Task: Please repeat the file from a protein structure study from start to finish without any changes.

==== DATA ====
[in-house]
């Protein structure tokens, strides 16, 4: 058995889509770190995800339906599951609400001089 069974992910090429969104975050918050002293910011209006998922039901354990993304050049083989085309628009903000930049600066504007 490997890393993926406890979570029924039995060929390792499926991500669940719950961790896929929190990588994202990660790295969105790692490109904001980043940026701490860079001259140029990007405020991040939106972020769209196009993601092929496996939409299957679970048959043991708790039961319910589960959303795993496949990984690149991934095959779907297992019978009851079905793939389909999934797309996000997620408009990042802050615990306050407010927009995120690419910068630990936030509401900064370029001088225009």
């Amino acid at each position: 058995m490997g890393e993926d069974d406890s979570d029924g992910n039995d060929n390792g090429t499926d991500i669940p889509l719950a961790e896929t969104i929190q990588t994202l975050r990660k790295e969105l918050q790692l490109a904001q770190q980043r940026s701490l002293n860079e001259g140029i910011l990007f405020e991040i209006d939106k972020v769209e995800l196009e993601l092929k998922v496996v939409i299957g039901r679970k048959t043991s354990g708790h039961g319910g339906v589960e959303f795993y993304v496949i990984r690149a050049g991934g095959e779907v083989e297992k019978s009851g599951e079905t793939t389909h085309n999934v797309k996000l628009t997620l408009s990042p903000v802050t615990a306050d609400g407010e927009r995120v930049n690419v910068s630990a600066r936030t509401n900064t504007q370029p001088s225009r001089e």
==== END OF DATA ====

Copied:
[in-house]
């Protein structure tokens, strides 16, 4: 058995889509770190995800339906599951609400001089 069974992910090429969104975050918050002293910011209006998922039901354990993304050049083989085309628009903000930049600066504007 490997890393993926406890979570029924039995060929390792499926991500669940719950961790896929929190990588994202990660790295969105790692490109904001980043940026701490860079001259140029990007405020991040939106972020769209196009993601092929496996939409299957679970048959043991708790039961319910589960959303795993496949990984690149991934095959779907297992019978009851079905793939389909999934797309996000997620408009990042802050615990306050407010927009995120690419910068630990936030509401900064370029001088225009």
């Amino acid at each position: 058995m490997g890393e993926d069974d406890s979570d029924g992910n039995d060929n390792g090429t499926d991500i669940p889509l719950a961790e896929t969104i929190q990588t994202l975050r990660k790295e969105l918050q790692l490109a904001q770190q980043r940026s701490l002293n860079e001259g140029i910011l990007f405020e991040i209006d939106k972020v769209e995800l196009e993601l092929k998922v496996v939409i299957g039901r679970k048959t043991s354990g708790h039961g319910g339906v589960e959303f795993y993304v496949i990984r690149a050049g991934g095959e779907v083989e297992k019978s009851g599951e079905t793939t389909h085309n999934v797309k996000l628009t997620l408009s990042p903000v802050t615990a306050d609400g407010e927009r995120v930049n690419v910068s630990a600066r936030t509401n900064t504007q370029p001088s225009r001089e």